Hack-O-Lantern – Another rewatch thanks to the Halloween Hideaway, I already talked about this Jag Muhndhra joint because I reviewed one of this other movies that same weekend. It’s such a bizarre movie, and Joe Bob’s commentary does go a ways to explaining why it is the way it is… though again, the segments weren’t as fun as last year. Like, look, I get that Darcy the Mailgirl wants Halloween III on the show, and this is the perfect time for it, but the joke has gone on a little too long. Still, the reveal that she’s the one killing off crew members was kinda fun, I guess.
Books of Blood – Clive Barker’s actual Books of Blood series of short story collections have long been a staple of my Halloween reading, but they don’t translate to the screen very well. This is a valiant attempt coming from Brannon Braga (better known for his work on Star Trek TV franchises) and it’s certainly better than the last attempt at this sort of thing. There’s some creepy stuff here, but it’s ultimately lacking. Apparently there’s a Books of Blood TV series in the works, which could be interesting, but the general history of Barker adaptations does not encourage… **
The Mortuary Collection – Another anthology, this one altogether more successful than Books of Blood. Written and directed by Ryan Spindell, this movie shows a lot of promise. Each segment is well crafted and spooky. As usual, there’s a little unevenness, but the filmmaking is all good, and I expect Spindell to go on to bigger and better things.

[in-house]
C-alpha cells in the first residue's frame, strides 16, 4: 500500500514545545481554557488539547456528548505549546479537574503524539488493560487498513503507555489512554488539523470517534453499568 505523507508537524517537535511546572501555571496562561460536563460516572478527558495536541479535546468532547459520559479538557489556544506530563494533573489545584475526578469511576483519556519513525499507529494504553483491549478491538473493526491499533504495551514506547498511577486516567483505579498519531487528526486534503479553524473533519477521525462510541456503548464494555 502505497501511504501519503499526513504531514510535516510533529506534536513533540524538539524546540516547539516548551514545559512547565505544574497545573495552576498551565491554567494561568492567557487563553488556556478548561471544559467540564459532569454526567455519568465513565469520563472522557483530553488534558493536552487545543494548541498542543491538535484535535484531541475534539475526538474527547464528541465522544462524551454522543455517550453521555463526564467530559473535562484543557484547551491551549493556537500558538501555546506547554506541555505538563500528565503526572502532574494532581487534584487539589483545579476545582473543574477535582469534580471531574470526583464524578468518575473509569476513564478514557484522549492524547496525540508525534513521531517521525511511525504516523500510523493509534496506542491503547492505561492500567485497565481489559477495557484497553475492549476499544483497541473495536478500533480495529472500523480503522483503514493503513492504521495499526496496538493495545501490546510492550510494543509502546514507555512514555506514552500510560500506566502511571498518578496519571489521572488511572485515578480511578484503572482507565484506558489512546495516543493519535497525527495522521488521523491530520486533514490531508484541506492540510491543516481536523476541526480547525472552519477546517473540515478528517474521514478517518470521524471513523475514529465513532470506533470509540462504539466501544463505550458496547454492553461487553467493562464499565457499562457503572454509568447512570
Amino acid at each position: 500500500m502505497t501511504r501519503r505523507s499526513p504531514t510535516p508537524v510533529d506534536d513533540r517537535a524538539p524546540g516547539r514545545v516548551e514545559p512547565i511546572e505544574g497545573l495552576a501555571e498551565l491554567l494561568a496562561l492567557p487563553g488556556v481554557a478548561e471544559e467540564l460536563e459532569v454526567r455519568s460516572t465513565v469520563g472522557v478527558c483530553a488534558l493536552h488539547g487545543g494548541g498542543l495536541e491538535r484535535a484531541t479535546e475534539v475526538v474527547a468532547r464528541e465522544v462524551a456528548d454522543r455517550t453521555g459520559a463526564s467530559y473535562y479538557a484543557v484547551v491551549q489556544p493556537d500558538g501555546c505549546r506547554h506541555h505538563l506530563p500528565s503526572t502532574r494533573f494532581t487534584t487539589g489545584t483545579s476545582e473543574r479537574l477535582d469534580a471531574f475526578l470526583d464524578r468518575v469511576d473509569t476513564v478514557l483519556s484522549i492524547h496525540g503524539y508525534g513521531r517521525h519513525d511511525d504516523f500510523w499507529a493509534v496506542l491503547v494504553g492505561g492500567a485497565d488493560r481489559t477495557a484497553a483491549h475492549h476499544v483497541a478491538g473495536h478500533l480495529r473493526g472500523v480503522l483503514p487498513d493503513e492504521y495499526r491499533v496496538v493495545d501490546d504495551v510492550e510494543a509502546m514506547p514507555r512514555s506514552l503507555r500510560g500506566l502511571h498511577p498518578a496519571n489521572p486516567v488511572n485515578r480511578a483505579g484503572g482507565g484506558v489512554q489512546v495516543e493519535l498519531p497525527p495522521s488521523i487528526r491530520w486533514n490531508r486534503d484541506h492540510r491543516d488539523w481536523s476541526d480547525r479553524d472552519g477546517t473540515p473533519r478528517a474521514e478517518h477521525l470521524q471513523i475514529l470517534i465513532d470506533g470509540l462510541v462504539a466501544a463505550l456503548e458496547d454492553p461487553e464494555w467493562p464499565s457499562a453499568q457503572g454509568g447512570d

Also, loved Clancy Brown in the wraparound segments, while Caitlin Custer plays the foil in a fun way. ***
Death Becomes Her – This is such a great, campy, wacky movie and I had completely forgotten that it was directed by Robert Zemeckis, but it makes sense given the crazy effects sequences. Still, the weird body horror aspects are surprising coming from him, but the goofy, slapstick tone is perfectly calibrated. Goldie Hawn and Meryl Streep are amazing in this, and Bruce Willis is totally game. Also of note, Isabella Rossellini having a ton of fun. There’s a great sequence of cameos that is very Zemeckis (an instinct that will curdle in Forrest Gump, but is still great here). Recommended! ***
The Witches – And the new Zemeckis. It’s an adaptation of Roald Dahl’s book, and it’s a pretty fun little family flick. It doesn’t quite hit the highs that Zemeckis is capable of, but it’s a solid effort.
Anne Hathaway turns in a great performance as the head witch. Octavia Spencer and Stanley Tucci are always great and do a lot to sell what’s going on. It’s not a classic or anything, but it’s a perfectly cromulent spooky season effort. **1/2
Blood Diner – What on earth did I just watch? This is one of the more bonkers movies of this year’s marathon. A sorta spiritual sequel to Herschell Gordon Lewis’s Blood Feast, this one amps up the lowbrow dark comedy and slapstick while retaining the gore and effects. It’s more of a farce than anything else, and it’s pretty entertaining if you can get on its wavelength. **1/2